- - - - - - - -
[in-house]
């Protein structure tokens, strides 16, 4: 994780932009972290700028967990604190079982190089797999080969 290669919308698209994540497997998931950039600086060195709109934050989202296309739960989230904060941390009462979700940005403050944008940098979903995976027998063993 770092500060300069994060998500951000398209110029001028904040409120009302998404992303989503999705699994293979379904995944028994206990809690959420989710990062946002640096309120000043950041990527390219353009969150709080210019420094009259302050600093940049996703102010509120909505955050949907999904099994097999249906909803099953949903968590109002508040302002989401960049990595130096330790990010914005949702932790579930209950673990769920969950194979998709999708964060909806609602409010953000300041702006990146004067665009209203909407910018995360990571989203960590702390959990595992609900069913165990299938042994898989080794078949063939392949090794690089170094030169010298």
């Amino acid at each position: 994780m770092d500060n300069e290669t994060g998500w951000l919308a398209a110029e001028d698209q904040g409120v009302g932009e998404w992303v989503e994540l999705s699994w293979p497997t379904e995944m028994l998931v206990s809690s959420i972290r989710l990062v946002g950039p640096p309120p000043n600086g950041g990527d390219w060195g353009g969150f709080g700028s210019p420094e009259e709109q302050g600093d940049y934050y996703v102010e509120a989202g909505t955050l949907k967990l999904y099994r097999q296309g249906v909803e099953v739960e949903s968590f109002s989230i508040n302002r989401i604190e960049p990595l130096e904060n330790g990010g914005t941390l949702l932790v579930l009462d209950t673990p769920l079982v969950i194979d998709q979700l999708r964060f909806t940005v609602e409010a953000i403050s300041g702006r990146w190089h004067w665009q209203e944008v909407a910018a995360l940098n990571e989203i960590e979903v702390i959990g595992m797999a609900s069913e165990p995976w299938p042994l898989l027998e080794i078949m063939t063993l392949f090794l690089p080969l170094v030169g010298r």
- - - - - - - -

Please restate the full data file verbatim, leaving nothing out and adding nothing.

[in-house]
């Protein structure tokens, strides 16, 4: 994780932009972290700028967990604190079982190089797999080969 290669919308698209994540497997998931950039600086060195709109934050989202296309739960989230904060941390009462979700940005403050944008940098979903995976027998063993 770092500060300069994060998500951000398209110029001028904040409120009302998404992303989503999705699994293979379904995944028994206990809690959420989710990062946002640096309120000043950041990527390219353009969150709080210019420094009259302050600093940049996703102010509120909505955050949907999904099994097999249906909803099953949903968590109002508040302002989401960049990595130096330790990010914005949702932790579930209950673990769920969950194979998709999708964060909806609602409010953000300041702006990146004067665009209203909407910018995360990571989203960590702390959990595992609900069913165990299938042994898989080794078949063939392949090794690089170094030169010298």
């Amino acid at each position: 994780m770092d500060n300069e290669t994060g998500w951000l919308a398209a110029e001028d698209q904040g409120v009302g932009e998404w992303v989503e994540l999705s699994w293979p497997t379904e995944m028994l998931v206990s809690s959420i972290r989710l990062v946002g950039p640096p309120p000043n600086g950041g990527d390219w060195g353009g969150f709080g700028s210019p420094e009259e709109q302050g600093d940049y934050y996703v102010e509120a989202g909505t955050l949907k967990l999904y099994r097999q296309g249906v909803e099953v739960e949903s968590f109002s989230i508040n302002r989401i604190e960049p990595l130096e904060n330790g990010g914005t941390l949702l932790v579930l009462d209950t673990p769920l079982v969950i194979d998709q979700l999708r964060f909806t940005v609602e409010a953000i403050s300041g702006r990146w190089h004067w665009q209203e944008v909407a910018a995360l940098n990571e989203i960590e979903v702390i959990g595992m797999a609900s069913e165990p995976w299938p042994l898989l027998e080794i078949m063939t063993l392949f090794l690089p080969l170094v030169g010298r």